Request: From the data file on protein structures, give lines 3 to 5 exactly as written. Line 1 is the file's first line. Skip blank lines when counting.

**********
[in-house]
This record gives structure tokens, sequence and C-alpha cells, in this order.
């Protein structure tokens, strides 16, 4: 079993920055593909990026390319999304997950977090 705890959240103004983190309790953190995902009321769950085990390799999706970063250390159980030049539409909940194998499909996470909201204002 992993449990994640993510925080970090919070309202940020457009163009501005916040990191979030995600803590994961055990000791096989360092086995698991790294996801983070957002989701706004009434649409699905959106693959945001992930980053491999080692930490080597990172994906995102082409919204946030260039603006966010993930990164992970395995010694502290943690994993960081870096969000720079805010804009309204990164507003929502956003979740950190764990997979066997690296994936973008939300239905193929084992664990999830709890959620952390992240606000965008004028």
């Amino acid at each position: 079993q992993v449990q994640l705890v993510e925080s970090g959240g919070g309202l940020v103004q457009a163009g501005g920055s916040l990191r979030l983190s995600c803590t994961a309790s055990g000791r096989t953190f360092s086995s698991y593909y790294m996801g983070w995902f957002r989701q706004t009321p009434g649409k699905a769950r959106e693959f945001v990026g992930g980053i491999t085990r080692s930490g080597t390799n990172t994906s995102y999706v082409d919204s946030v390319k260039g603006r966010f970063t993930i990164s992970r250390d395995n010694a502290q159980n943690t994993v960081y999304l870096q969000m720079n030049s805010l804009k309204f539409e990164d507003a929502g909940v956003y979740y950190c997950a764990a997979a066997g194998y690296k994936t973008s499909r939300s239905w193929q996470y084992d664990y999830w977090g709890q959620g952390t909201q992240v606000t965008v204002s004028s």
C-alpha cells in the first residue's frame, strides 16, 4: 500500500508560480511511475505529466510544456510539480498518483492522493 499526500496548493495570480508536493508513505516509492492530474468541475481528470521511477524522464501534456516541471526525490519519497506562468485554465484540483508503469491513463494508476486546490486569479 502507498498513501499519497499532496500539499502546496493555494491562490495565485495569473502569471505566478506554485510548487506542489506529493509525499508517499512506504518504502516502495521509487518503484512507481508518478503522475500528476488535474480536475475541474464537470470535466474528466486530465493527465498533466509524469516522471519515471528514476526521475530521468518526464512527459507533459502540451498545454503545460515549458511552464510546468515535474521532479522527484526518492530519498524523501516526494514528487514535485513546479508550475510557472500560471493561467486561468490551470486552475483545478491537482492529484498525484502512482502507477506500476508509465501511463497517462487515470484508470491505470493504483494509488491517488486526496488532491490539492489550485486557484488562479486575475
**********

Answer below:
């Protein structure tokens, strides 16, 4: 079993920055593909990026390319999304997950977090 705890959240103004983190309790953190995902009321769950085990390799999706970063250390159980030049539409909940194998499909996470909201204002 992993449990994640993510925080970090919070309202940020457009163009501005916040990191979030995600803590994961055990000791096989360092086995698991790294996801983070957002989701706004009434649409699905959106693959945001992930980053491999080692930490080597990172994906995102082409919204946030260039603006966010993930990164992970395995010694502290943690994993960081870096969000720079805010804009309204990164507003929502956003979740950190764990997979066997690296994936973008939300239905193929084992664990999830709890959620952390992240606000965008004028």
């Amino acid at each position: 079993q992993v449990q994640l705890v993510e925080s970090g959240g919070g309202l940020v103004q457009a163009g501005g920055s916040l990191r979030l983190s995600c803590t994961a309790s055990g000791r096989t953190f360092s086995s698991y593909y790294m996801g983070w995902f957002r989701q706004t009321p009434g649409k699905a769950r959106e693959f945001v990026g992930g980053i491999t085990r080692s930490g080597t390799n990172t994906s995102y999706v082409d919204s946030v390319k260039g603006r966010f970063t993930i990164s992970r250390d395995n010694a502290q159980n943690t994993v960081y999304l870096q969000m720079n030049s805010l804009k309204f539409e990164d507003a929502g909940v956003y979740y950190c997950a764990a997979a066997g194998y690296k994936t973008s499909r939300s239905w193929q996470y084992d664990y999830w977090g709890q959620g952390t909201q992240v606000t965008v204002s004028s």
C-alpha cells in the first residue's frame, strides 16, 4: 500500500508560480511511475505529466510544456510539480498518483492522493 499526500496548493495570480508536493508513505516509492492530474468541475481528470521511477524522464501534456516541471526525490519519497506562468485554465484540483508503469491513463494508476486546490486569479 502507498498513501499519497499532496500539499502546496493555494491562490495565485495569473502569471505566478506554485510548487506542489506529493509525499508517499512506504518504502516502495521509487518503484512507481508518478503522475500528476488535474480536475475541474464537470470535466474528466486530465493527465498533466509524469516522471519515471528514476526521475530521468518526464512527459507533459502540451498545454503545460515549458511552464510546468515535474521532479522527484526518492530519498524523501516526494514528487514535485513546479508550475510557472500560471493561467486561468490551470486552475483545478491537482492529484498525484502512482502507477506500476508509465501511463497517462487515470484508470491505470493504483494509488491517488486526496488532491490539492489550485486557484488562479486575475